Garry W. Runciman


On his book Great Books, Bad Arguments: Republic, Leviathan, and The Communist Manifesto

Cover Interview of June 20, 2010

A close-up

I would hope that potential readers who come across the book in their local or campus bookstore will either, having glanced at the opening pages, be sufficiently intrigued to glance at the concluding ones, or vice versa.  Even a casual glance at either should be enough to make the potential reader aware that the book is deliberately intended to be provocative.

I have little doubt that there will be specialists in Platonic, Hobbesian, and Marxian studies who will regard some of my criticisms as exaggerated, misconceived, or fallacious.  But I believe that the attempts to rebut my criticisms, whether successful or not, will in themselves contribute to the understanding of how and why the three texts have sustained their enduring reputation.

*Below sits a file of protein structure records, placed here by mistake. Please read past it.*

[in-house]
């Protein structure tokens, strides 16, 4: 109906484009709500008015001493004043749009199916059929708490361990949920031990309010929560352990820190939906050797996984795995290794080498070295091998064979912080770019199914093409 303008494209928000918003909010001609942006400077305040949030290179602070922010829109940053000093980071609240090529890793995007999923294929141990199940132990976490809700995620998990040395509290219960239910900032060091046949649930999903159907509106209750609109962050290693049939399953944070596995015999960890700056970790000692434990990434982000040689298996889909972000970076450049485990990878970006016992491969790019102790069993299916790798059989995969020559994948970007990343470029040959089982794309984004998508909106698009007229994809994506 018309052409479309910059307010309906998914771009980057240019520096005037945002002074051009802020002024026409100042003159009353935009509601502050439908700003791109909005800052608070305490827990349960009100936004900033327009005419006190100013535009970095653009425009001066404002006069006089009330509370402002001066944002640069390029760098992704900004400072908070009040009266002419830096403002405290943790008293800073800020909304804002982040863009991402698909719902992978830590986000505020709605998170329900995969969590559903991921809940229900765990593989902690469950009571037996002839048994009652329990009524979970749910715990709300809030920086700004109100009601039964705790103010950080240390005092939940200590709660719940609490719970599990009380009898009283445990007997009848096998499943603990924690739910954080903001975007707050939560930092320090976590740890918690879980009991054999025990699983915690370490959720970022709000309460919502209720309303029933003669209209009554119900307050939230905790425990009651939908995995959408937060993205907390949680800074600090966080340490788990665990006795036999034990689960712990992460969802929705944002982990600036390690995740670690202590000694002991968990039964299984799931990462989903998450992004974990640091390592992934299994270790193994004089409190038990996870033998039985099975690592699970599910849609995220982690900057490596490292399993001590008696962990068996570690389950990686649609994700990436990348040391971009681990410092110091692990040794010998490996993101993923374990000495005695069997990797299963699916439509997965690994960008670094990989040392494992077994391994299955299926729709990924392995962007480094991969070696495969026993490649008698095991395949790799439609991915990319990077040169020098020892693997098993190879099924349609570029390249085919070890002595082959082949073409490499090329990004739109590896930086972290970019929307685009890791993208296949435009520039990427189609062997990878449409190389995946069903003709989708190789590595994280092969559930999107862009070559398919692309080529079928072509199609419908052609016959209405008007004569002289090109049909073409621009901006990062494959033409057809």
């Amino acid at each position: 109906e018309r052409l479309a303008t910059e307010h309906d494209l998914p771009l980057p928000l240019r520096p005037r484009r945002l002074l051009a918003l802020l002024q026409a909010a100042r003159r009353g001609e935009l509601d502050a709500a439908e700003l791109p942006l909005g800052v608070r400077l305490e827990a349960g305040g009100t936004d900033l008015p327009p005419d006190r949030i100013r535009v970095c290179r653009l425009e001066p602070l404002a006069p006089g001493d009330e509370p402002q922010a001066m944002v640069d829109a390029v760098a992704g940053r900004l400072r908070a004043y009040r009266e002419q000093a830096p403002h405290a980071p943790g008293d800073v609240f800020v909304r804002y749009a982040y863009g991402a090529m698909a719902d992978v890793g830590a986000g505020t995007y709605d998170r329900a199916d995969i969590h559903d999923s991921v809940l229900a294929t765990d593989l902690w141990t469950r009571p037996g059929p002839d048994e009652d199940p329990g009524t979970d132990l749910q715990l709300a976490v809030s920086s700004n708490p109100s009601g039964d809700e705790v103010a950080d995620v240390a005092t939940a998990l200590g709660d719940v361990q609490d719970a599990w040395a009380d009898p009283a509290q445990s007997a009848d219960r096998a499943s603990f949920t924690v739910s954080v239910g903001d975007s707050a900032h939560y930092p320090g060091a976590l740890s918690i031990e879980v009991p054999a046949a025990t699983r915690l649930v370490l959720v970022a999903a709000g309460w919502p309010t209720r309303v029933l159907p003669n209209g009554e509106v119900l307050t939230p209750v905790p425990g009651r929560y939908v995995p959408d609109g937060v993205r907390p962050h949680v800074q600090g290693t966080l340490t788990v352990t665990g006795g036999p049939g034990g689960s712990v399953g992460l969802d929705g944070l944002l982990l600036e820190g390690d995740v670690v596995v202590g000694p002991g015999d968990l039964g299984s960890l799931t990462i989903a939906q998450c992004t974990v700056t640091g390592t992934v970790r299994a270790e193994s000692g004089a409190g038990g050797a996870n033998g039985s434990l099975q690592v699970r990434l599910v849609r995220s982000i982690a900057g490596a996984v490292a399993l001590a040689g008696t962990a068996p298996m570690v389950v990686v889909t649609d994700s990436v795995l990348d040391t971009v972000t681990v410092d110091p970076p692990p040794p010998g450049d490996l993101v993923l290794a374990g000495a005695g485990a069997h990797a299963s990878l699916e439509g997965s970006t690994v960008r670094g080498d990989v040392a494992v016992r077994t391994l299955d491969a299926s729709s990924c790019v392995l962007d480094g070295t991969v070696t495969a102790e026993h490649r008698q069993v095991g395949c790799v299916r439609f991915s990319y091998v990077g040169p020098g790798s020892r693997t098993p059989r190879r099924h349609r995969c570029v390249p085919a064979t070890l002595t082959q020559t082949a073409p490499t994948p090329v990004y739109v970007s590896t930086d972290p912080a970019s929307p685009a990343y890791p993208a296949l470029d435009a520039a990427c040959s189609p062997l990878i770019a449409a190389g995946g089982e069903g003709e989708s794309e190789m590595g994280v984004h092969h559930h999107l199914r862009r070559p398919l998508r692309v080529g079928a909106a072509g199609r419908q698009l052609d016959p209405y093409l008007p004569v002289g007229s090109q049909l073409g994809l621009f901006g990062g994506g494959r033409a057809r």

If, accordingly, there is a single aspect of the book on which I would like prospective readers to focus it is its combination of provocative questioning with underlying seriousness of purpose.

Republic, Leviathan, and The Communist Manifesto are great books.  Their themes are as relevant in the 21st century world as they were in the worlds of Plato, Hobbes, or Marx.  But that should not lead them to be exempted from criticism with the benefit of hindsight from a perspective inevitably different from their own.